Baton Rouge Louisiana Temple

Baton Rouge Louisiana Temple

Friday, May 22, 2015

Kliebert's Alligator Farm

We checked off one more thing on our "Louisiana To Do" list today when we went to the Kliebert's Alligator Farm in Hammond. We joined a tour in progress, because we didn't want to wait for another hour for the next one. The first pond we passed was full of turtles--about 500 of them--but all you could see were little black heads popping out of the water. It wasn't a great picture so it didn't make the blog.

As we were passing the pond we smelled probably the #1 worst stench we've experienced since arriving in LA. It's was a dead alligator's rotting carcass in the next pond, and it makes me gag just thinking about it. I certainly wasn't going to stand in that nauseatingly repulsive spot long enough to take a picture!

You'll notice that every pond is a lovely shade of green. (It reminded me of when we picked Ryan up from his mission in Mexico. One of his favorite families took us on a picnic, and when we arrived I thought, "what a beautiful lawn." Oops! It was the pond--complete with it's own cocodrilo. No bueno!) It's called duckweed and covered every bit of water on the whole property. So, here's the point I'm getting to. Big Easy, the alligator below, came from the back of the pond all the way to the front, without so much as a ripple, to get a chicken snack. There wasn't a sound or movement, and he was so slow that you couldn't even tell he was moving.
Big Easy--the stealthy 57 year old alligator
Our tour guide--I don't know if the hand is a result of working at an alligator farm, but it would certainly make a good story:)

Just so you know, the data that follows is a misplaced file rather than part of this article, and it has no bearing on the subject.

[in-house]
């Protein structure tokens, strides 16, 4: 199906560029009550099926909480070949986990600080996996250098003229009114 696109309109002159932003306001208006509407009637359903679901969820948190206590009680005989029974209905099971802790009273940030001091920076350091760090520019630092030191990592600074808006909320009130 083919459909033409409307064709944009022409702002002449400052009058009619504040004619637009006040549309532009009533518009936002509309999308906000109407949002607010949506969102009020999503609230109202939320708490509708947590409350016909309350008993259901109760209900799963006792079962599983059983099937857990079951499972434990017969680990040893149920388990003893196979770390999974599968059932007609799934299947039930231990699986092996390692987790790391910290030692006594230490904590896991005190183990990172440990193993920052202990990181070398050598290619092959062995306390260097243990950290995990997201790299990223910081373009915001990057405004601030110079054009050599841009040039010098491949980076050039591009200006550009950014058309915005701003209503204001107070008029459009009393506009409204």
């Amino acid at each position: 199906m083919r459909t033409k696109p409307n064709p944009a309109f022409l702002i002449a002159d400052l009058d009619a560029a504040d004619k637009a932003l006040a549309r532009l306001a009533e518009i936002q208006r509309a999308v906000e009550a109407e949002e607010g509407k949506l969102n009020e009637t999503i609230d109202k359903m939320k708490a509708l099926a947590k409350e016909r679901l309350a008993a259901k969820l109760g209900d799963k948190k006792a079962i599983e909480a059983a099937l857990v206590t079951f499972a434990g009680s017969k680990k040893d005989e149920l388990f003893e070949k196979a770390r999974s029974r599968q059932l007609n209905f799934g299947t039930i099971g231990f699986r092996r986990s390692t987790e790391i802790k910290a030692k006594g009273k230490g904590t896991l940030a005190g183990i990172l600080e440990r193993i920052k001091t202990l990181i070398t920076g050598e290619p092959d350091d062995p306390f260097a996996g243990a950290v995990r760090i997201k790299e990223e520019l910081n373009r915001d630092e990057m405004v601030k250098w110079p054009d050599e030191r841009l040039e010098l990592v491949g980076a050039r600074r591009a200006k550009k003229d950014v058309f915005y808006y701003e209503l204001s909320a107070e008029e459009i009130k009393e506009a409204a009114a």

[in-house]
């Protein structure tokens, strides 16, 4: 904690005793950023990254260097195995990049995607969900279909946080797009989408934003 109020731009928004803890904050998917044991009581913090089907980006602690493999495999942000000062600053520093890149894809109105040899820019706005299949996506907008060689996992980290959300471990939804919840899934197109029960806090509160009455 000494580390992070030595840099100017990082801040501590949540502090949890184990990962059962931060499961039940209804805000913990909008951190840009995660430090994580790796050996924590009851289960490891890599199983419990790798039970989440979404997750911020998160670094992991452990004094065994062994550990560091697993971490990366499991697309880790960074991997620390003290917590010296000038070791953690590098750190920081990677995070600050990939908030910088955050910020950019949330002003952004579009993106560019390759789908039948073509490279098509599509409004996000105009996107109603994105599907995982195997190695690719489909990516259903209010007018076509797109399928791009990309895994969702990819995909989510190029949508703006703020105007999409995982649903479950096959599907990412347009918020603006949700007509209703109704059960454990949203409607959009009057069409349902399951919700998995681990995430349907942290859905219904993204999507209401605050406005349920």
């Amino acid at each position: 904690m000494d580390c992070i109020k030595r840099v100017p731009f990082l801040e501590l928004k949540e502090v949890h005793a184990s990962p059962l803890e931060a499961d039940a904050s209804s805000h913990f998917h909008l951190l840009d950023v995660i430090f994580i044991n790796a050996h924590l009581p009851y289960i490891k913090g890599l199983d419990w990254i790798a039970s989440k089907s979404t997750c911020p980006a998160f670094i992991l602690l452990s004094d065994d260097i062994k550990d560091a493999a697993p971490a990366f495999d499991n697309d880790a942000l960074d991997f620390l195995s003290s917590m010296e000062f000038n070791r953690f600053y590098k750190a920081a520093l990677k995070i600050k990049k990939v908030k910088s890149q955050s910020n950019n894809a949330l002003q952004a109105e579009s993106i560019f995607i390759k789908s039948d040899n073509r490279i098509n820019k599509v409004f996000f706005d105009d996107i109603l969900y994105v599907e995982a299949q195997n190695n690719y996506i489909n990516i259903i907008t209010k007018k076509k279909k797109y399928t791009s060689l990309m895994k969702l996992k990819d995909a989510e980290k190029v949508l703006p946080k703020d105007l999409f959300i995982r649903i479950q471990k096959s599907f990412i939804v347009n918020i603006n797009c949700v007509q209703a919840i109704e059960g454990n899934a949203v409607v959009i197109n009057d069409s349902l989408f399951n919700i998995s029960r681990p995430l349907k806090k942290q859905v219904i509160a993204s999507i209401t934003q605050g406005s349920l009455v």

"Say Ahh!"
Notice the back of his throat is completely closed off by the palatal valve which closes to keep water out of his throat, stomach and lungs when .he's submerged. This is part of the rather unique "air tight" system of a gator. Also they can stay underwater for lengthy periods of time. One of the longest the guide knew of was 24 hours.
Big Easy is one of the 250 eggs that hatched here in 1957. All 250 gators are still living there, but we certainly didn't see them.
Just another relaxing day in paradise
So, a gator will  catch it's food but then has to turn it's head sideways to swallow. I'm pretty sure there was no chewing going on in the process.
I must say, this was a great shot of gator X swallowing his chicken. 
The gator on the right is Crush, who is very territorial. He has his own "space" and doesn't allow other males in his private neighborhood. However, he does allow up to 5 or 6  females to enter.
Part of Crush's domain
This is what becomes of male intruders who enter Crush's territory--seriously! This WAS a 13' gator.
The capture
Eyes, Ears, Mouth and Nose--all parts of the same airtight system.
Alligators have 2 sets of eyelids. The outer ones are like human eyelids and close top to bottom. The inner lids are clear and close from back to front. While gators are kicking back or swimming the inner eyelids protect their eyes and still allow them to see underwater. 
Flaps close off the ears and nostrils from water
Yep! That's where you need to aim your .22 if you want gator steaks and a new  wallet, belt and handbag. If you use a larger caliber it will probably ricochet of his or her very armor-like skull.
Gumbo the Crocodile--notice the pointy snout, unlike the rounded one of an alligator
"The better to eat you with, my dear!" Serious teeth.
The Yellow Alligator which I know nothing about nor could find anything except folklore. I was still taking pictures of the crocodile and missed whatever was said about this guy:(
The last "to-do" on my Louisiana Bucket List. Supposedly he weighs about 50 lbs. I never picked up 50 lbs. that easily, so my guess is more like 30.

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